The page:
Microsoft founder Bill Gates has no opinion on the Indian government’s move to demonetise high-value currency notes. He is more of a digitization man.
“I don’t know enough,” says Gates on the demonetisation of Rs 500 and Rs 1000 notes..
He is in India on a three-day visit that included a meeting with Prime Minister Narendra Modi and speaking at Niti Ayog’s Transforming India series
“I arrived in India and saw long queues at ATMs at the airport. I was told, that’s demonetisation! That’s all I know,” says the 61-year-old technocrat and philanthropist who co-chairs the Bill and Melinda Foundation with his wife Melinda.
Gates is more vocal in his support for digitization, which he says is a good thing because it’s an inclusive platform for all users, including the poor, to use basic mobile phones and similar platforms to access to payment, savings, insurance, credit services and micro-finance.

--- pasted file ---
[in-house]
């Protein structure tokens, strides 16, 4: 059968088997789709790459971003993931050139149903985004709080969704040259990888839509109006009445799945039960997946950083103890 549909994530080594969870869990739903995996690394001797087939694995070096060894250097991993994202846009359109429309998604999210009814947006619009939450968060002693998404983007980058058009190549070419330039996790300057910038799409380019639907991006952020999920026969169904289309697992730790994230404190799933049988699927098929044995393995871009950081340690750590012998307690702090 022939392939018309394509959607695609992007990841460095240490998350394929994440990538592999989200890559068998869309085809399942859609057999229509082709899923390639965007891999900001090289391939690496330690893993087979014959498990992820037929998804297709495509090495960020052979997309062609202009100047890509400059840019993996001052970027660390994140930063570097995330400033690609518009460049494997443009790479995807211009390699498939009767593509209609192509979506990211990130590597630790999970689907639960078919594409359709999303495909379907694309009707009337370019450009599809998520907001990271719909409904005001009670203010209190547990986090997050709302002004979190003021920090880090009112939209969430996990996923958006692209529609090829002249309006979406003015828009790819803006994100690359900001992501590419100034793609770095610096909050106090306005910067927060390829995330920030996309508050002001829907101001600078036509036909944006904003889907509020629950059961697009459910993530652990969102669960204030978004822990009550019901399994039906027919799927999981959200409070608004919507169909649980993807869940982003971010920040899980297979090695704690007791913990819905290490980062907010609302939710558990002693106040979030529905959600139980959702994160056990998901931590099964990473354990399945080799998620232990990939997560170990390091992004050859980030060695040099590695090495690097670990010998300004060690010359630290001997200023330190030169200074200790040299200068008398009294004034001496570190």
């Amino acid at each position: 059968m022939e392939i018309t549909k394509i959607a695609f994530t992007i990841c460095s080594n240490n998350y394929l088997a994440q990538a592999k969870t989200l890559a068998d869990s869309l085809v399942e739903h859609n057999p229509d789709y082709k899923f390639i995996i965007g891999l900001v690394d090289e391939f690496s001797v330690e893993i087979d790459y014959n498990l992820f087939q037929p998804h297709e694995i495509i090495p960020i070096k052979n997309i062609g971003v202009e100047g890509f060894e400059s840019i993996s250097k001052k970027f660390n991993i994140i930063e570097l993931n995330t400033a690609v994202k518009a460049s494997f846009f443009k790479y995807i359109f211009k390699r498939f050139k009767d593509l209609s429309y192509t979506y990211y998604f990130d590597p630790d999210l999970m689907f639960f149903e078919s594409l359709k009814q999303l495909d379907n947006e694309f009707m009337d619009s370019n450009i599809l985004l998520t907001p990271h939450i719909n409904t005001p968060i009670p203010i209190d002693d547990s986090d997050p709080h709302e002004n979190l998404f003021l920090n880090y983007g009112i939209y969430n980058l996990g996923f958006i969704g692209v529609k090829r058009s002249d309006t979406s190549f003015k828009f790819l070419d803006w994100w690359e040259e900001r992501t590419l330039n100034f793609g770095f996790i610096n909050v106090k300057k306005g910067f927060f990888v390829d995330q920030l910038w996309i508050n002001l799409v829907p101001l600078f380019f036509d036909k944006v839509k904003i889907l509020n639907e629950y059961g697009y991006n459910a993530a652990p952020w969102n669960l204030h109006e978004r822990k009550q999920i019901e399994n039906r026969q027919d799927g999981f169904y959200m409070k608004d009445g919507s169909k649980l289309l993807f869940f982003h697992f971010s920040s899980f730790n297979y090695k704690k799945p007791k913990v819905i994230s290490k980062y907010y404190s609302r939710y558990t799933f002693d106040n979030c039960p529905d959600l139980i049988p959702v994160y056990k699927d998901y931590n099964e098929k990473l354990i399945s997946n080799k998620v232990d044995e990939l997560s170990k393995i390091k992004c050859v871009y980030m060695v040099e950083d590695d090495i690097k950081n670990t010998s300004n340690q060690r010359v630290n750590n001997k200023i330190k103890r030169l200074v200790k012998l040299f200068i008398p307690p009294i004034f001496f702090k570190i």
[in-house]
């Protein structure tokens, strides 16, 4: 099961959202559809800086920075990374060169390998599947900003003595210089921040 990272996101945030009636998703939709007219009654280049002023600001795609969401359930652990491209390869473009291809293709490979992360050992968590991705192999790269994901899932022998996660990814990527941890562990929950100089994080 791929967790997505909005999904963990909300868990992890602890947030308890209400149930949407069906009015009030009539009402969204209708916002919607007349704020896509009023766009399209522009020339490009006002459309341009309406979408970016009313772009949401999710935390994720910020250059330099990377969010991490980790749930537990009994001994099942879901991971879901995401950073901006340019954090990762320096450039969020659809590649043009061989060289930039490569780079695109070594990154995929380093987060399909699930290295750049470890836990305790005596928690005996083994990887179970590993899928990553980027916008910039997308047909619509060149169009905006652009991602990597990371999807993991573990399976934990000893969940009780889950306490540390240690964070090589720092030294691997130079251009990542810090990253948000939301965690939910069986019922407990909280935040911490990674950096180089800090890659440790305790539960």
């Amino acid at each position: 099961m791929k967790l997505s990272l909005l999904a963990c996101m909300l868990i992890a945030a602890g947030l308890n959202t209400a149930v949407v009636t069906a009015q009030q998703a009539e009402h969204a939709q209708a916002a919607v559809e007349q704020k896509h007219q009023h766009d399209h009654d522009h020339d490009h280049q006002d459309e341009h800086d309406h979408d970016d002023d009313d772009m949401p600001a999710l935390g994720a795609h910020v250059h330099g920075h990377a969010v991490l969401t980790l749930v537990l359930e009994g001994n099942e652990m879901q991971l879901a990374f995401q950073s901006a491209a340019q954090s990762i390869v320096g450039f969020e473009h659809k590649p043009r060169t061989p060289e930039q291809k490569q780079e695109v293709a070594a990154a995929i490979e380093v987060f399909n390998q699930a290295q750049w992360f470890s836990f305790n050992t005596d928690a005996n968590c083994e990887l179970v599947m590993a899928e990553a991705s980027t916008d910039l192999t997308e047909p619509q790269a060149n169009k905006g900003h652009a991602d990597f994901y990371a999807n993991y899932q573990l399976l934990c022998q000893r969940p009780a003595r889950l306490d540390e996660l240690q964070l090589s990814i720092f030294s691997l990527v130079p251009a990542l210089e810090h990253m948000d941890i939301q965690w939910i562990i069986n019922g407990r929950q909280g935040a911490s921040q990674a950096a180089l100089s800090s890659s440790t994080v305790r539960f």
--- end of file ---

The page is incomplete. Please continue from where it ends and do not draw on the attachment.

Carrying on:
“Increasing digital financial inclusion brings dramatic benefits of better interest rates, smart savings and transparency, but it won’t completely replace cash,” says Gates.
He gives the example of Kenya, where the mobile phone-based financial service m-pesa has been in use for close to a decade.
“Everyone uses digital payments and cash use is down in Kenya, but I have not seen a shop that still doesn’t accept cash.
“Tax collection is easier on digital so if you think that fair for people to pay taxes, it’s good,” he adds.
Data is critical to improve tracking and efficiency and this is most evident in the public health delivery system.
“Technology can improve tuberculosis-drug compliance, for example, when a person gives a missed call to a number after taking the TB medicine,” says Gates.
“It helped in polio eradication. My favourite story is when I told the President of Chad, ‘your polio system screwed up’, and he said, ‘tell me who to sack’. That’s when we realized we did not know and we needed a delivery system to identify what was not working and what was.:
“Helping them (governments) understand where the money will go will help them invest. Public health spending is very inadequate in India, it has to go up to at least 2%-2.5% of the GDP to get the job done,” says Gates.
Gates was less forthcoming about US President-elect Donald Trump.
“I don’t have much to say, I will have to see… We’ve worked with Republican Presidents. A lot of stuff came under George Bush between 2001 and 2009, foreign aid went up during that period more than ever before.”